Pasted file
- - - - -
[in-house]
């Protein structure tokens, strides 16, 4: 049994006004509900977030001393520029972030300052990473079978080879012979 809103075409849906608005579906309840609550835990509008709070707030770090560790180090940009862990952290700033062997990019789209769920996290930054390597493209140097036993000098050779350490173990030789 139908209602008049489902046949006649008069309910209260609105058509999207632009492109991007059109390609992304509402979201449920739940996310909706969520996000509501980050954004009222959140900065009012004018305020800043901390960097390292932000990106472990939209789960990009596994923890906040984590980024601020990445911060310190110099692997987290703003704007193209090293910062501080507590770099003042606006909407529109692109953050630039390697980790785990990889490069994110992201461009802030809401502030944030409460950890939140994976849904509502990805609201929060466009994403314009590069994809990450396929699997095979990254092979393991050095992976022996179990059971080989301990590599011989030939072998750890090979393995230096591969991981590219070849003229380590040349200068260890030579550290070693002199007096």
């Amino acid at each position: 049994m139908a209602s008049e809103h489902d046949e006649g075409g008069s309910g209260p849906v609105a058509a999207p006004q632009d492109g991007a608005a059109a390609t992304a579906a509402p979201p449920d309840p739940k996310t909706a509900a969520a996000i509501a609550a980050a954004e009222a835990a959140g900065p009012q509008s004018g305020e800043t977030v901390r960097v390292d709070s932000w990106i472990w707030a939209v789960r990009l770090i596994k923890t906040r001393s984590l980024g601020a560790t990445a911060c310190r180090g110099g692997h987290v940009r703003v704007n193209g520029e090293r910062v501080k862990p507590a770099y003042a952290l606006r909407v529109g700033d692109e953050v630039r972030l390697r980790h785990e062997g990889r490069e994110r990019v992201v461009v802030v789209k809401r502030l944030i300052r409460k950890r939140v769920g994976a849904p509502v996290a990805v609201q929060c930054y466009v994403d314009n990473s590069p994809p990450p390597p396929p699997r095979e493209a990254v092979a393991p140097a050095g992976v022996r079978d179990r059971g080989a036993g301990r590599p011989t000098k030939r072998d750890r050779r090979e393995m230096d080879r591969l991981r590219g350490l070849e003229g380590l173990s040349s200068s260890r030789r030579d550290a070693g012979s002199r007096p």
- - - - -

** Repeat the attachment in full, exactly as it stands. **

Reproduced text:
[in-house]
């Protein structure tokens, strides 16, 4: 049994006004509900977030001393520029972030300052990473079978080879012979 809103075409849906608005579906309840609550835990509008709070707030770090560790180090940009862990952290700033062997990019789209769920996290930054390597493209140097036993000098050779350490173990030789 139908209602008049489902046949006649008069309910209260609105058509999207632009492109991007059109390609992304509402979201449920739940996310909706969520996000509501980050954004009222959140900065009012004018305020800043901390960097390292932000990106472990939209789960990009596994923890906040984590980024601020990445911060310190110099692997987290703003704007193209090293910062501080507590770099003042606006909407529109692109953050630039390697980790785990990889490069994110992201461009802030809401502030944030409460950890939140994976849904509502990805609201929060466009994403314009590069994809990450396929699997095979990254092979393991050095992976022996179990059971080989301990590599011989030939072998750890090979393995230096591969991981590219070849003229380590040349200068260890030579550290070693002199007096």
């Amino acid at each position: 049994m139908a209602s008049e809103h489902d046949e006649g075409g008069s309910g209260p849906v609105a058509a999207p006004q632009d492109g991007a608005a059109a390609t992304a579906a509402p979201p449920d309840p739940k996310t909706a509900a969520a996000i509501a609550a980050a954004e009222a835990a959140g900065p009012q509008s004018g305020e800043t977030v901390r960097v390292d709070s932000w990106i472990w707030a939209v789960r990009l770090i596994k923890t906040r001393s984590l980024g601020a560790t990445a911060c310190r180090g110099g692997h987290v940009r703003v704007n193209g520029e090293r910062v501080k862990p507590a770099y003042a952290l606006r909407v529109g700033d692109e953050v630039r972030l390697r980790h785990e062997g990889r490069e994110r990019v992201v461009v802030v789209k809401r502030l944030i300052r409460k950890r939140v769920g994976a849904p509502v996290a990805v609201q929060c930054y466009v994403d314009n990473s590069p994809p990450p390597p396929p699997r095979e493209a990254v092979a393991p140097a050095g992976v022996r079978d179990r059971g080989a036993g301990r590599p011989t000098k030939r072998d750890r050779r090979e393995m230096d080879r591969l991981r590219g350490l070849e003229g380590l173990s040349s200068s260890r030789r030579d550290a070693g012979s002199r007096p």